Extended warranties for laptops might not be as comprehensive and straightforward as they seem, the Consumers’ Foundation said last week.
As many consumers experience a period of financial constraint, extended warranties are seen by some as necessary insurance for the pricy electronic devices, but their utility is questioned by many.
To address these doubts, the foundation decided to investigate the value of extended warranties, which are usually provided by either the manufacturer or retailer of a laptop.
A closer look at the warranties revealed that so-called global policies are not global, the foundation said.
“Most brand-name laptop companies guarantee global coverage, but actually only provide product maintenance in 10 percent of countries, mostly in North America, China and in other countries’ major cities,” the foundation said.
Also, since there are no regulations stating the length of warranties, clever marketing can make consumers think that their laptops are covered for longer than they really are, the foundation added.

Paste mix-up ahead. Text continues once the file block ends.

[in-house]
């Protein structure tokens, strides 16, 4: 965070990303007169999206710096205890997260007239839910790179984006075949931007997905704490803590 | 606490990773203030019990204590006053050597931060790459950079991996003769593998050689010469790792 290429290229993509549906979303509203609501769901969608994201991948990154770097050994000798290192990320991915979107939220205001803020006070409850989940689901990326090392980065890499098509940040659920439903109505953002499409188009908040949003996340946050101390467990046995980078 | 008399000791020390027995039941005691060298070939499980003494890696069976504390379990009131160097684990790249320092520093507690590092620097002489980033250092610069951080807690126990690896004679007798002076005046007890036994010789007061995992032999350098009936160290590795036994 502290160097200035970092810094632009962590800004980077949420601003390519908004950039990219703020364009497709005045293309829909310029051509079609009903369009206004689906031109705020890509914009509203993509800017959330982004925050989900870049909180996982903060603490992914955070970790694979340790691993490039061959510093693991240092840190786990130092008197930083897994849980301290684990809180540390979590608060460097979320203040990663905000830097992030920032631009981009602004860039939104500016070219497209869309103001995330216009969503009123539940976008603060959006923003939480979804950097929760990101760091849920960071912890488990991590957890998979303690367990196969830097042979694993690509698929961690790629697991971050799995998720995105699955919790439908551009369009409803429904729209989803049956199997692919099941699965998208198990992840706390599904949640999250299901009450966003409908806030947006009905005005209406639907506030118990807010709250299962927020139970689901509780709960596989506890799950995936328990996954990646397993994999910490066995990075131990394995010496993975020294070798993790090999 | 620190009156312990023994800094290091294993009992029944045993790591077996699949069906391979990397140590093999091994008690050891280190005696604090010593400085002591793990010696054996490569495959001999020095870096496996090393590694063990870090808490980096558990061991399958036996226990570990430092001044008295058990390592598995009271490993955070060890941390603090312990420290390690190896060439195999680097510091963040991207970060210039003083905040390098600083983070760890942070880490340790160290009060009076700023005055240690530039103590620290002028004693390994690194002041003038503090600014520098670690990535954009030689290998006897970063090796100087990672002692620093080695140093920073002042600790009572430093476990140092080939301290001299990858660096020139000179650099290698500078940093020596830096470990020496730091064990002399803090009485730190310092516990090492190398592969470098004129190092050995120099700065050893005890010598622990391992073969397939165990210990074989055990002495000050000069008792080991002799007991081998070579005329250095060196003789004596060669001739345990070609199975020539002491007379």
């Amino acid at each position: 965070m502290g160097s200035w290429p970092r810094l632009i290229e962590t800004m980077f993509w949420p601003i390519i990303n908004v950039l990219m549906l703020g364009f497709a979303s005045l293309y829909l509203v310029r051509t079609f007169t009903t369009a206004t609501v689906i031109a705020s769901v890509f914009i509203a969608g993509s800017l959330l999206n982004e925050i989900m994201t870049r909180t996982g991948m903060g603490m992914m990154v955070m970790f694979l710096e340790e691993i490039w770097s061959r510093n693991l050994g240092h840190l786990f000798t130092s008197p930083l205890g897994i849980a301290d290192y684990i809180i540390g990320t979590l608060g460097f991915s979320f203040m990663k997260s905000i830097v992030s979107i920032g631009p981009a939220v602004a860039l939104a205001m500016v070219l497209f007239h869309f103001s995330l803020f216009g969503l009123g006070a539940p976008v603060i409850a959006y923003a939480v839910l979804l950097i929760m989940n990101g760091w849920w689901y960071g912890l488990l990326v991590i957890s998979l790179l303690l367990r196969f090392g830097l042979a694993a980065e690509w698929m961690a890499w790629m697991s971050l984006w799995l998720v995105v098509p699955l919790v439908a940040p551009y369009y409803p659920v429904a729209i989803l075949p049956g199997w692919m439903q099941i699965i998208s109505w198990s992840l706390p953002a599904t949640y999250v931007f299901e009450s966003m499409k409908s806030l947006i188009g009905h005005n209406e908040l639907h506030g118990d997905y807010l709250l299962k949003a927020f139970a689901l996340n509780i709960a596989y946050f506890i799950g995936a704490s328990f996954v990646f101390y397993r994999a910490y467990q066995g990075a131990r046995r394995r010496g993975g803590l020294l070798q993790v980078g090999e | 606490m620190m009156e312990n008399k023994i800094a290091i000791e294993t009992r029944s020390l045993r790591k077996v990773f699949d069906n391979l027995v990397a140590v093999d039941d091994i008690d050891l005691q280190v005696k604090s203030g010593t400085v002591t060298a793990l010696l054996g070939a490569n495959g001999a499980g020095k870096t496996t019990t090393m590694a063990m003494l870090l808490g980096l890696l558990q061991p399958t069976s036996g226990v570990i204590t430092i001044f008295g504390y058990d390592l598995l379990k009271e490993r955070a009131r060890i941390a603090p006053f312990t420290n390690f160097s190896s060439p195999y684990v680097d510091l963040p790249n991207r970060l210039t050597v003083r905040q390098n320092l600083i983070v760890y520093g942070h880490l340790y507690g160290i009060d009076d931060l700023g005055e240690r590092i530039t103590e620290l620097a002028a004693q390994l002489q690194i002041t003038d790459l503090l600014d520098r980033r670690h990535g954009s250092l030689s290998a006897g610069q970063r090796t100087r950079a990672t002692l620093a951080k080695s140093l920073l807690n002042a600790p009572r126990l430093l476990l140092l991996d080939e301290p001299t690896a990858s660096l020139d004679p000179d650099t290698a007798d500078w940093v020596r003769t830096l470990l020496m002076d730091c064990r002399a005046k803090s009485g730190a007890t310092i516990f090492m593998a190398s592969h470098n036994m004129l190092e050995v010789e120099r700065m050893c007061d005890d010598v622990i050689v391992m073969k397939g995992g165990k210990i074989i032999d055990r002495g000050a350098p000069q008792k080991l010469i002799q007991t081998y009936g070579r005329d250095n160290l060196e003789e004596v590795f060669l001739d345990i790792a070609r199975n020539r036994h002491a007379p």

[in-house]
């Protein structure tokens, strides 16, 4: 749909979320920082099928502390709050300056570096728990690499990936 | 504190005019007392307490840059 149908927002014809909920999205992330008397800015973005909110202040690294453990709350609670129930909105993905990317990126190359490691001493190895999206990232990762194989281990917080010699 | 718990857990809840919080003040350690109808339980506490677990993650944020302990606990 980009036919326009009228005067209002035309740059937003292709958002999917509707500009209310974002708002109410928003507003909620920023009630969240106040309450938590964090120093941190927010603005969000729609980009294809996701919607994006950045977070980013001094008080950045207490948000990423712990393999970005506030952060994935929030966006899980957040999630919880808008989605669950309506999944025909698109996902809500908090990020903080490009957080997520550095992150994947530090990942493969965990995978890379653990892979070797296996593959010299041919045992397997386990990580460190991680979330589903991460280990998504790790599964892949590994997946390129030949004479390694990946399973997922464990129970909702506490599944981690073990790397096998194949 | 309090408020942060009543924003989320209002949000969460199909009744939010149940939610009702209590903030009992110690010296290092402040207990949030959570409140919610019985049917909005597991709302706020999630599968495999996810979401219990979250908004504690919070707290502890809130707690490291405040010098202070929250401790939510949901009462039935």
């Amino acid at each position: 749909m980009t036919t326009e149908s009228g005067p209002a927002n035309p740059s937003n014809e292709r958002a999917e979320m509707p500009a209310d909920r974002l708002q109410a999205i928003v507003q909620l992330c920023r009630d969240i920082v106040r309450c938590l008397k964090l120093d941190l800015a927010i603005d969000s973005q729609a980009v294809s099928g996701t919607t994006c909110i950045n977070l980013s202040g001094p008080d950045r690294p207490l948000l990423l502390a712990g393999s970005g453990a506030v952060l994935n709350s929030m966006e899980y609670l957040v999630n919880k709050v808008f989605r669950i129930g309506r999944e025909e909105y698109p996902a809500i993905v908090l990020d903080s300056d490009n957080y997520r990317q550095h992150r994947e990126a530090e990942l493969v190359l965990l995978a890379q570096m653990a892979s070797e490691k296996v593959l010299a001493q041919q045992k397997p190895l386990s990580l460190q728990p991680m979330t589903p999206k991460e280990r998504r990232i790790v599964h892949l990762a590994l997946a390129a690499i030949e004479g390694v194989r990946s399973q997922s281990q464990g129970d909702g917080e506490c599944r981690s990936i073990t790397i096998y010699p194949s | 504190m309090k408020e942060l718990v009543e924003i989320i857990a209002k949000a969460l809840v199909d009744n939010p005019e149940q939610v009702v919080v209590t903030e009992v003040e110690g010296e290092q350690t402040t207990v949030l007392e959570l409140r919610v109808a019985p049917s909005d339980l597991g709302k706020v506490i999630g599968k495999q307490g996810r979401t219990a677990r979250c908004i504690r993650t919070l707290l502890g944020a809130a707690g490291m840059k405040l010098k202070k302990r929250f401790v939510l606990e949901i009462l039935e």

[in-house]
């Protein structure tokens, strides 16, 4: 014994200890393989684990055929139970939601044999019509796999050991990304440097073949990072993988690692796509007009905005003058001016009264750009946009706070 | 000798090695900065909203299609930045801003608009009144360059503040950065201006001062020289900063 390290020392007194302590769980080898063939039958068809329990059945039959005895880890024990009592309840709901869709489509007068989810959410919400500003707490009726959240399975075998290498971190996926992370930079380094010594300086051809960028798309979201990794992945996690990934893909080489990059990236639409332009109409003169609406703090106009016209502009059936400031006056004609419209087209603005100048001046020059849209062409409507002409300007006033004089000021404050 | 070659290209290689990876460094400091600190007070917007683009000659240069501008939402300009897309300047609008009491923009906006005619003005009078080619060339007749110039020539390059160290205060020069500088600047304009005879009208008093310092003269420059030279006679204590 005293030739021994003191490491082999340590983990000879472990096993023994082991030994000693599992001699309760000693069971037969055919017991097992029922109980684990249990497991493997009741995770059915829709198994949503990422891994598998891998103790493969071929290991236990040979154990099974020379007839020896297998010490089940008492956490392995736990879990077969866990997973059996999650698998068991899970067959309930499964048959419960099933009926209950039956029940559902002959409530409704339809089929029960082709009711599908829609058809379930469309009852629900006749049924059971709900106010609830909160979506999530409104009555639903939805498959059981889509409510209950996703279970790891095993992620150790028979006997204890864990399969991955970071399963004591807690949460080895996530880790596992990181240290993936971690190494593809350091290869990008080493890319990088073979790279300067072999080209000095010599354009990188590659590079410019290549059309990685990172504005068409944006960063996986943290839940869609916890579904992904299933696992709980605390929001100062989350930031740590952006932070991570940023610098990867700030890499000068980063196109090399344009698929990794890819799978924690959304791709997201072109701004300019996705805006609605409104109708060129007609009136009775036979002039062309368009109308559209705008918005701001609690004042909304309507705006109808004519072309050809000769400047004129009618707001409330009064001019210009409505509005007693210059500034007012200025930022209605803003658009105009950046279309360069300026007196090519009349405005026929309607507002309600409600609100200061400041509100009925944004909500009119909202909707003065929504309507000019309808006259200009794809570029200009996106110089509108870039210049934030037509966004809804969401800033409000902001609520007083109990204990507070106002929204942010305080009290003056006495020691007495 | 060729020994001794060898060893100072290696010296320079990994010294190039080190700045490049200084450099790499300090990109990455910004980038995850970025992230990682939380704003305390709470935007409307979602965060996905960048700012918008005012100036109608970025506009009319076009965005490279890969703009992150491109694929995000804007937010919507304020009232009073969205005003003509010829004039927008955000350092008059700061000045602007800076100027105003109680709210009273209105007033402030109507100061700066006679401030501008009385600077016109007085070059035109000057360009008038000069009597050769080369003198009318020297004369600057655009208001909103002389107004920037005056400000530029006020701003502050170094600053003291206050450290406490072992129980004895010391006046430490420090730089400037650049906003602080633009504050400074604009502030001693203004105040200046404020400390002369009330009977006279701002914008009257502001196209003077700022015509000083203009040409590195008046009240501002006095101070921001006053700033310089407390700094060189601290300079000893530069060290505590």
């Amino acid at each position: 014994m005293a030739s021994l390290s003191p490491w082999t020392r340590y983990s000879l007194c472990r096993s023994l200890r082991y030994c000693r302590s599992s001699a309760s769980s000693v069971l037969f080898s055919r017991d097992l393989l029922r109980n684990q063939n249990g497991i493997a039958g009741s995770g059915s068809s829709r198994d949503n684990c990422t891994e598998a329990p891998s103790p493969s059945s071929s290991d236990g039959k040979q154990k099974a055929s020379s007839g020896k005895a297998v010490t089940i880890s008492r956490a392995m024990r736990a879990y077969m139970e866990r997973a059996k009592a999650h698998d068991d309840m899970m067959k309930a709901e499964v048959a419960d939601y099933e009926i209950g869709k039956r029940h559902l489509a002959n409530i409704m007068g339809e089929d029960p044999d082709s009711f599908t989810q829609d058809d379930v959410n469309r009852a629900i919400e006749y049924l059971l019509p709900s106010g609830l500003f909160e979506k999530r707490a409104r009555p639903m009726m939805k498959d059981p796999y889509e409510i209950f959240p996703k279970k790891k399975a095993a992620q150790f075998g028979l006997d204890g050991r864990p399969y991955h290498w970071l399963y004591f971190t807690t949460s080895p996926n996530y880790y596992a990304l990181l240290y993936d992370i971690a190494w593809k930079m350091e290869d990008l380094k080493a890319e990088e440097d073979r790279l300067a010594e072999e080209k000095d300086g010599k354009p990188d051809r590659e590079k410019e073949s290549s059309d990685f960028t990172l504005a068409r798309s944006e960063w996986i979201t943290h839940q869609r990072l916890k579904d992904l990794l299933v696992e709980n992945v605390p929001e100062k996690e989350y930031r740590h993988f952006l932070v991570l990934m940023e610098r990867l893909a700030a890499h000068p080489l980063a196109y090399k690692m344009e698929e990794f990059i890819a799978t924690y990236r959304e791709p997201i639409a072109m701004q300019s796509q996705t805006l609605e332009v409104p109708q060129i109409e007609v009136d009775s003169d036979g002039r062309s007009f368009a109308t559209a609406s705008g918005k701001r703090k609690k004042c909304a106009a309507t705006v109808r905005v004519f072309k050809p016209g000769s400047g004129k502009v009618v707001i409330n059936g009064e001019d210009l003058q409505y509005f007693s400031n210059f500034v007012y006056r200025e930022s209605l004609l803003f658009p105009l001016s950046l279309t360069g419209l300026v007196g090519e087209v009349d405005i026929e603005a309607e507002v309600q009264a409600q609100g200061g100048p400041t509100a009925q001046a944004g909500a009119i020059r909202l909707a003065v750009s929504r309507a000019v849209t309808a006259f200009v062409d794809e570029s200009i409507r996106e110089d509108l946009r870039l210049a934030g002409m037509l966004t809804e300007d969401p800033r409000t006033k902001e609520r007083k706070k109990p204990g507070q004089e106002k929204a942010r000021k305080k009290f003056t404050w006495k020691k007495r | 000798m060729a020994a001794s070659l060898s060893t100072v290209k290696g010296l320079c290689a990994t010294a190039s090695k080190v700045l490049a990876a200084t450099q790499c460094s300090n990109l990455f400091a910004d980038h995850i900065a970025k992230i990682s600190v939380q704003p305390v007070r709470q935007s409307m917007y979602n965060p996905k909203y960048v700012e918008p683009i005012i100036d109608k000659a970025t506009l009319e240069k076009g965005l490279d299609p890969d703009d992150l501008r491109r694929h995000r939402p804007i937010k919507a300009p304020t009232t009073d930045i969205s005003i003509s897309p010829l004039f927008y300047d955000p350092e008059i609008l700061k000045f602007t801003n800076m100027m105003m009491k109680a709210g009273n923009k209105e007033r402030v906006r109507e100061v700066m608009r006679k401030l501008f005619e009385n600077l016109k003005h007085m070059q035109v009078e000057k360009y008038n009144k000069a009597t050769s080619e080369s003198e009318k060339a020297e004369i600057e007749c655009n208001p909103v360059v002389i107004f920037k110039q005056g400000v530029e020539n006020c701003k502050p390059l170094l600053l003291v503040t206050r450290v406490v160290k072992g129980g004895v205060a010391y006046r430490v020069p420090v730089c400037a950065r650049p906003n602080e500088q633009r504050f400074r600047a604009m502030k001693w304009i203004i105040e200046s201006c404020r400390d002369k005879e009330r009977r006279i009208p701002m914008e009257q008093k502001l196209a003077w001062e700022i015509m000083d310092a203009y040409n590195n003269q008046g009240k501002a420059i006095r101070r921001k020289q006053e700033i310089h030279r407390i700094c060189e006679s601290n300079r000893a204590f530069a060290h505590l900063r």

For example, at least four laptop makers surveyed by the watchdog include a first-year warranty free of charge in their extended warranty package, which makes the extended warranty appear to cover a longer period than it actually does, the agency said.
The foundation also found that extended warranties often only cover partial maintenance after the second year. The warranty period depends on the part of the laptop that needs to be fixed, and accessories are often not included.
Consumers should be aware of the differences between warranties offered by original manufacturers and those offered by retailers, the group said.
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